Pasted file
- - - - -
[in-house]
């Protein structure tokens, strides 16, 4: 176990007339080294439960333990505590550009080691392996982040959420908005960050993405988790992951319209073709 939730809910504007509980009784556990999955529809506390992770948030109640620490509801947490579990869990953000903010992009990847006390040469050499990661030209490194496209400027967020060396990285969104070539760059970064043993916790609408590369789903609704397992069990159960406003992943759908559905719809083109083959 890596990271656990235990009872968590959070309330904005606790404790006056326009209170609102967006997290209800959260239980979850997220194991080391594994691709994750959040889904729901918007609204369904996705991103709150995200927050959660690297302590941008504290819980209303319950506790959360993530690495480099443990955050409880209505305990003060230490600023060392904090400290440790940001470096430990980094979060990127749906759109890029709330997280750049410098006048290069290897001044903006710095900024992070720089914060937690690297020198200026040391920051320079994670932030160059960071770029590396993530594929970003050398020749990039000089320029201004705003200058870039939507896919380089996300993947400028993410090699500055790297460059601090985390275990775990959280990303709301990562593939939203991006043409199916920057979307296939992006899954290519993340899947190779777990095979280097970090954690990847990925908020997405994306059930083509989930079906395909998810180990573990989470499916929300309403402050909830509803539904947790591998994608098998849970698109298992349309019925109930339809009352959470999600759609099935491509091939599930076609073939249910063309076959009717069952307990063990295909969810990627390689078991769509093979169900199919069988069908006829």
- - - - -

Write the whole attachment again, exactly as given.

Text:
[in-house]
């Protein structure tokens, strides 16, 4: 176990007339080294439960333990505590550009080691392996982040959420908005960050993405988790992951319209073709 939730809910504007509980009784556990999955529809506390992770948030109640620490509801947490579990869990953000903010992009990847006390040469050499990661030209490194496209400027967020060396990285969104070539760059970064043993916790609408590369789903609704397992069990159960406003992943759908559905719809083109083959 890596990271656990235990009872968590959070309330904005606790404790006056326009209170609102967006997290209800959260239980979850997220194991080391594994691709994750959040889904729901918007609204369904996705991103709150995200927050959660690297302590941008504290819980209303319950506790959360993530690495480099443990955050409880209505305990003060230490600023060392904090400290440790940001470096430990980094979060990127749906759109890029709330997280750049410098006048290069290897001044903006710095900024992070720089914060937690690297020198200026040391920051320079994670932030160059960071770029590396993530594929970003050398020749990039000089320029201004705003200058870039939507896919380089996300993947400028993410090699500055790297460059601090985390275990775990959280990303709301990562593939939203991006043409199916920057979307296939992006899954290519993340899947190779777990095979280097970090954690990847990925908020997405994306059930083509989930079906395909998810180990573990989470499916929300309403402050909830509803539904947790591998994608098998849970698109298992349309019925109930339809009352959470999600759609099935491509091939599930076609073939249910063309076959009717069952307990063990295909969810990627390689078991769509093979169900199919069988069908006829």